Bottomline, old wood + modern electronics + cutting-edge luthiery that incorporates the best aspects of old construction techniques is what produces the best instrument possible, IMO. Just because a bass is exclusively the "latest tech" or exclusively "old skool tech" isn't a basis for excellence, IMO.

    I find a synthesis of both offers the best instrument.
     
  9. Woodchuck

    Woodchuck

    Apr 21, 2000
    Atlanta / Macon (sigh)
    Gallien Krueger for the last 12 years!
    Didn't Linc Luthier make him a 5er as well?
     
  10. As with the weight, not all light instruments sound thin. Jeez look at Claypool's Rainbow six string, I read that thing weighed like 8 pounds or something!!!! And it rumbles the spine when he plays it, just listen to "My Name Is Mud" for christ sake!!!:eek:
     
  11. The most likely explanation to my mind is that Sir Paul has something that works, and doesn't see any particular reason to get something else unless it meets a particular need (like the Wal). The focus is on the music, not so much the instrument. Not that the two are mutually exclusive, but there are lots of great musicians who are not particularly gear-oriented. They just don't hang out on places like TB much. ;)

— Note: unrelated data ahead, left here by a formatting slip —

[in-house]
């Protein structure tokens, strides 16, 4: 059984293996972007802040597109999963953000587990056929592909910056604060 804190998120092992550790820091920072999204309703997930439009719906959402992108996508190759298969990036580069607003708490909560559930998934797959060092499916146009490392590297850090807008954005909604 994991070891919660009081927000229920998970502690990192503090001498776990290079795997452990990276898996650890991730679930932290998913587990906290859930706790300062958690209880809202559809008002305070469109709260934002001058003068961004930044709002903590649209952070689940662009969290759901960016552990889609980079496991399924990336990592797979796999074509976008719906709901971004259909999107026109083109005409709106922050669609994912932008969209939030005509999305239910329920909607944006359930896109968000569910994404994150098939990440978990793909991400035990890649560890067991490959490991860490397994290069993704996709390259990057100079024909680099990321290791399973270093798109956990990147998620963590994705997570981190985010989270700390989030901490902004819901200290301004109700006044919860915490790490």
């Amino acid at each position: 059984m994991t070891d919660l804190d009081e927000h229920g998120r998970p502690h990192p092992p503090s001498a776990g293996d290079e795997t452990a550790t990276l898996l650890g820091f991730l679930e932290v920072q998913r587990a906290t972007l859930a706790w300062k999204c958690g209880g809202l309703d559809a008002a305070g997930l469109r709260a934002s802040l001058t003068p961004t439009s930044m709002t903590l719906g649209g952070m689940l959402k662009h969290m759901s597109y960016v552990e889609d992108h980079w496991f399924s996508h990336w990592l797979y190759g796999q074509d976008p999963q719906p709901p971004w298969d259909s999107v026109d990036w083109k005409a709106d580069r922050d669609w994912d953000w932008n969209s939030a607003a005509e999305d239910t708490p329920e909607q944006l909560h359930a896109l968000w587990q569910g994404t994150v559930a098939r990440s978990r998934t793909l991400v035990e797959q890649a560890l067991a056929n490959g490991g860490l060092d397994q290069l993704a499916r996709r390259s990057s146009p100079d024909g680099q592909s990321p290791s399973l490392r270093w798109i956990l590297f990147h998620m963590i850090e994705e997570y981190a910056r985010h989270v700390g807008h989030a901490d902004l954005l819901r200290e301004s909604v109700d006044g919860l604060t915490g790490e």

Mike
     
  12. I don't think I could ever imagine McCartney with any other bass, that may be a reason why he doesn't change. And I'm sure it holds some good memories for him.
     
  13. Elvis Costello asked Paul to dig out his Hofner when they made "Flowers In The Dirt". It still had the playlist from his Beatle days taped to the side. I think that a lot of artists feel that it's their image as much as anything. When I go to a McCartney concet I don't want to see Paul on a Jazz bass. I sort of expect to see him with the Hofner. Chris Squire with a Rickenbacker, Getty Lee with his black Jazz or Rickenbacker.......
     
  14. Stinsok

    Stinsok Supporting Member

    Dec 16, 2002
    Central Alabama
    I saw a show a while back where he played at the Cavern Club along with David Gilmour. They played mostly older songs(not Beatle tunes.) He played his Hofner, and it sounded just fine.